I just finished Jane Eyre, and I loved it. It was such a beautiful story full of twists and turns and heartwarming sentiments and heartbreaking sentences. When Jane, towards the end, says “Reader, I married him.” I felt my heart burst from joy and gladness. I had been waiting for her to say that for about 200 pages, and finally, my heart could rest and be at peace.
But now, I’m done, and I have an unanswerable question that is consuming me. This question is spoken by Mr. Rochester in chapter XX: “To attain this end, are you justified in over leaping an obstacle of custom-a mere conventional impediment, which neither your conscience sanctifies nor your judgment approves?” And again he asks, “Is the wandering and sinful, but now rest-seeking and repentant man, justified in daring the world’s opinion, in order to attach to him forever, this gentle, gracious, genial stranger; thereby securing his own peace of mind and regeneration of life?”
The end that he’s talking about is happiness and joy and love and peace and the freedom to experience all these things. The obstacle standing in his way is his literal lunatic of a wife, Mrs. Rochester. It’s easy to call people crazy for doing silly things, but Mrs. Rochester was literally a lunatic: mad, insane, psychotic. Mr. Rochester had to lock her up in the attic so she wouldn’t kill everyone. And she still managed to get out and attempt to kill several people, several times.
The question I’m haunted with now is what would be right for Mr. Rochester to do? Because he married this woman and made vows to her, was he stuck? Did he have to remain in that marriage? In that time, conventionality said yes. Religion said yes. Manners said yes. So he did. Is that true for us today? What does our religion today say? Society today would certainly say it’s okay for him to divorce her; you can divorce whomever you like whenever you like for whatever reason you like regardless of his/her state of mind. But what does our religion say about it?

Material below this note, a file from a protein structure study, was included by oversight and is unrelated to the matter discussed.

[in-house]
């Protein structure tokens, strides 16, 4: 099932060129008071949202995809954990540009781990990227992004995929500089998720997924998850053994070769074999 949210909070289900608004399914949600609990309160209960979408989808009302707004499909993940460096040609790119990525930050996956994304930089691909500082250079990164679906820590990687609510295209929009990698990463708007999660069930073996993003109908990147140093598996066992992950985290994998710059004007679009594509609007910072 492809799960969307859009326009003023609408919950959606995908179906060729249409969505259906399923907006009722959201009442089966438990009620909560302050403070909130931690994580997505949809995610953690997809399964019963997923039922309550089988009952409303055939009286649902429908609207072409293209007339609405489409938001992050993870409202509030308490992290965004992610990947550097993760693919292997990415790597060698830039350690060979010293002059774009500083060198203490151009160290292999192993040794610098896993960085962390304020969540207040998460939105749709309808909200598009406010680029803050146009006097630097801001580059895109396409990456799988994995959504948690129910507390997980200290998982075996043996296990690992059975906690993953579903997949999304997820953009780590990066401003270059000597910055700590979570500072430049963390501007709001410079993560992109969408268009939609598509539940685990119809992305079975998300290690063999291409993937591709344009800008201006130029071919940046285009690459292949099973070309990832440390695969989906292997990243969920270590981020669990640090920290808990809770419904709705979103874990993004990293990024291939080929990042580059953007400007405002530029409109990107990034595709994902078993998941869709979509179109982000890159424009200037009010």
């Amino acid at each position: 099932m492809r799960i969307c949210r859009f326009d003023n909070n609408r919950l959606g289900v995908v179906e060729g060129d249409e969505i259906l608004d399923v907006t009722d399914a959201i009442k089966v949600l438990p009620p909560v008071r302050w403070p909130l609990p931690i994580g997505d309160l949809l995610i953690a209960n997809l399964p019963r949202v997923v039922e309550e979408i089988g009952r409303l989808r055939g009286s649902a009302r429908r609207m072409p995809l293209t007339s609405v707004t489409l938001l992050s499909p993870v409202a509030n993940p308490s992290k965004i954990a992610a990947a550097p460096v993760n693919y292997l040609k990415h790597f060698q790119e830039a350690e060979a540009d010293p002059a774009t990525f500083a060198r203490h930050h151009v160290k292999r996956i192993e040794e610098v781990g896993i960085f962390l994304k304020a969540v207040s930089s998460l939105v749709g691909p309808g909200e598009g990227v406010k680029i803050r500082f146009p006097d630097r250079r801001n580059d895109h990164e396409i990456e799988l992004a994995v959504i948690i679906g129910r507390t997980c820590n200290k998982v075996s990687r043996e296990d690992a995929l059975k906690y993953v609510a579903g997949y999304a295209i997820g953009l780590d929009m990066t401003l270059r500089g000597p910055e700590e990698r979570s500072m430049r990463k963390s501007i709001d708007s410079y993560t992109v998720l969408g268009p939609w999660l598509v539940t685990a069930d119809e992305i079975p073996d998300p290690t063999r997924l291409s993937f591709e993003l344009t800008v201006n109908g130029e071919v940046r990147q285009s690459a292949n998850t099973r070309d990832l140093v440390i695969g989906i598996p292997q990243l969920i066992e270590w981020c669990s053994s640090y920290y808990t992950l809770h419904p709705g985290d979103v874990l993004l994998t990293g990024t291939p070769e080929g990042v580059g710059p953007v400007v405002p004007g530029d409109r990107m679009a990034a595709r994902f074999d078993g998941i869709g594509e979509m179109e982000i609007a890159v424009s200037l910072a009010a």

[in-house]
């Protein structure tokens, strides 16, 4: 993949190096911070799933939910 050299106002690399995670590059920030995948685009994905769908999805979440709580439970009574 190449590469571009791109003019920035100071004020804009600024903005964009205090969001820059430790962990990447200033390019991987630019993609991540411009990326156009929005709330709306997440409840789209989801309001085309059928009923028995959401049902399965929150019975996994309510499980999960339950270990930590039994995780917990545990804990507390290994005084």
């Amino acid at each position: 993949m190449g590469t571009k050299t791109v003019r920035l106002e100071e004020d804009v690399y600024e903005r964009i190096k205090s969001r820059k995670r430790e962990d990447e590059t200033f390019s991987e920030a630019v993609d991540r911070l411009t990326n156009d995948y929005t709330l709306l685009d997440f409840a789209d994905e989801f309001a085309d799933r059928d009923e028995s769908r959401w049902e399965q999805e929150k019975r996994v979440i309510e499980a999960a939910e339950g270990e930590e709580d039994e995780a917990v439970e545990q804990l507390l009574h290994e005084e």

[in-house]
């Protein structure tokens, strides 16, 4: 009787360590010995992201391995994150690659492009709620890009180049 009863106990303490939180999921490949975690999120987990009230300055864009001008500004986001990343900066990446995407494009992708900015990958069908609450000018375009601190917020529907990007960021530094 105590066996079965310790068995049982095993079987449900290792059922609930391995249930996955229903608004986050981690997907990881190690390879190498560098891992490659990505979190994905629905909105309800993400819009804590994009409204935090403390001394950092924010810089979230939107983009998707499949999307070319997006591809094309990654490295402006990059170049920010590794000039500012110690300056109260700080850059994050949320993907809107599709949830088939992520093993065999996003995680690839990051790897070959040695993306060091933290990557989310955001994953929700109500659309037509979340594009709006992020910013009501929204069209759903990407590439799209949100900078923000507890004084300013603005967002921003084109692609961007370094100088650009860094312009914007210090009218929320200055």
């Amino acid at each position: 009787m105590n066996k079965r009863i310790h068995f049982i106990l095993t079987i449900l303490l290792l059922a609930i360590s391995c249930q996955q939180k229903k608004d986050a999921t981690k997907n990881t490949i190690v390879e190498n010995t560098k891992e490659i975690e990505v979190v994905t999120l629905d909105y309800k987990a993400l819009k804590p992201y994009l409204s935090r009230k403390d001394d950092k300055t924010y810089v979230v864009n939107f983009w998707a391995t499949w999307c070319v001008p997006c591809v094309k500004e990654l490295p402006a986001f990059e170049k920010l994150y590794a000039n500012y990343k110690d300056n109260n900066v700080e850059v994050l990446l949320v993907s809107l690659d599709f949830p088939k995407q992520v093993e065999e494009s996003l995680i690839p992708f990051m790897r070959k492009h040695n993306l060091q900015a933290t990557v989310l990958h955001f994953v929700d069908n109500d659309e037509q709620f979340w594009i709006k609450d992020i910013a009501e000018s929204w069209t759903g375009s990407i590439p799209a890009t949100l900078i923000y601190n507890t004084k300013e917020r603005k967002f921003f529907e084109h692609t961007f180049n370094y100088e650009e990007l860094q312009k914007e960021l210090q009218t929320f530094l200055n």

This woman was no longer in her right mind. She wasn’t the woman Mr. Rochester married in the first place. Can he remain faithful to the vows if the woman is not the same woman? Sure, people change, but this change is kind of off the charts. She loses her mind. She bites and sucks the blood from any man that comes into her room. She tries, and finally, successfully, lights the house on fire to kill everyone in it. At what point does that break the vows of marriage?
Granted, Mr. Rochester’s answer to this problem was to take Jane as a mistress, which I don’t think is the correct answer. Surely there must have been a way to break the legal bonds of marriage to this insane woman so that he could truly and properly wed Jane. I don’t blame her for refusing that proposal. But if their wedding had gone on uninterrupted, would Mr. Rochester be in the wrong? That would be bigamy, would it not? But my heart cannot say that he would be wrong. My brain might say that, but my heart says that he is justified. Is there a reconciliation between the two?
Image taken from Silver Petticoat Review. “Classic Romantic Moment: Jane Eyre and Mr. Rochester.“